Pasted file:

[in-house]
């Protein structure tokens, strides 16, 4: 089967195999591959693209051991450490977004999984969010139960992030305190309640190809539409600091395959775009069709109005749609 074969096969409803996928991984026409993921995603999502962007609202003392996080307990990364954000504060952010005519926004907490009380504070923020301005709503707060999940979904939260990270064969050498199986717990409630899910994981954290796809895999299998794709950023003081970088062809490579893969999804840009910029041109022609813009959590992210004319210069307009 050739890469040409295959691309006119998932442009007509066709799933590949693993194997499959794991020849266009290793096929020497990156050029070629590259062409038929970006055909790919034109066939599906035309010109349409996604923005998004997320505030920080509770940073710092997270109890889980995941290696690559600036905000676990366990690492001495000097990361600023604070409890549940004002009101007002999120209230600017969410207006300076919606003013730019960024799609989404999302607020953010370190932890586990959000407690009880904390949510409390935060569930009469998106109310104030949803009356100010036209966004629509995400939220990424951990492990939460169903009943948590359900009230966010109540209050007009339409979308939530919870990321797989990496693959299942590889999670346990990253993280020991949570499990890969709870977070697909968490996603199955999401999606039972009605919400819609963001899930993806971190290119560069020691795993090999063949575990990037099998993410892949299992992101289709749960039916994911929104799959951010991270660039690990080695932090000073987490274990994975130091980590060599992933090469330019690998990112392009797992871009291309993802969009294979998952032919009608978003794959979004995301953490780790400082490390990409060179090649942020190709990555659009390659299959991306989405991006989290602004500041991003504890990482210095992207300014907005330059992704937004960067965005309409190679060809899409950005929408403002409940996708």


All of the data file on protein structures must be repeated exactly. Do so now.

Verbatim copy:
[in-house]
């Protein structure tokens, strides 16, 4: 089967195999591959693209051991450490977004999984969010139960992030305190309640190809539409600091395959775009069709109005749609 074969096969409803996928991984026409993921995603999502962007609202003392996080307990990364954000504060952010005519926004907490009380504070923020301005709503707060999940979904939260990270064969050498199986717990409630899910994981954290796809895999299998794709950023003081970088062809490579893969999804840009910029041109022609813009959590992210004319210069307009 050739890469040409295959691309006119998932442009007509066709799933590949693993194997499959794991020849266009290793096929020497990156050029070629590259062409038929970006055909790919034109066939599906035309010109349409996604923005998004997320505030920080509770940073710092997270109890889980995941290696690559600036905000676990366990690492001495000097990361600023604070409890549940004002009101007002999120209230600017969410207006300076919606003013730019960024799609989404999302607020953010370190932890586990959000407690009880904390949510409390935060569930009469998106109310104030949803009356100010036209966004629509995400939220990424951990492990939460169903009943948590359900009230966010109540209050007009339409979308939530919870990321797989990496693959299942590889999670346990990253993280020991949570499990890969709870977070697909968490996603199955999401999606039972009605919400819609963001899930993806971190290119560069020691795993090999063949575990990037099998993410892949299992992101289709749960039916994911929104799959951010991270660039690990080695932090000073987490274990994975130091980590060599992933090469330019690998990112392009797992871009291309993802969009294979998952032919009608978003794959979004995301953490780790400082490390990409060179090649942020190709990555659009390659299959991306989405991006989290602004500041991003504890990482210095992207300014907005330059992704937004960067965005309409190679060809899409950005929408403002409940996708």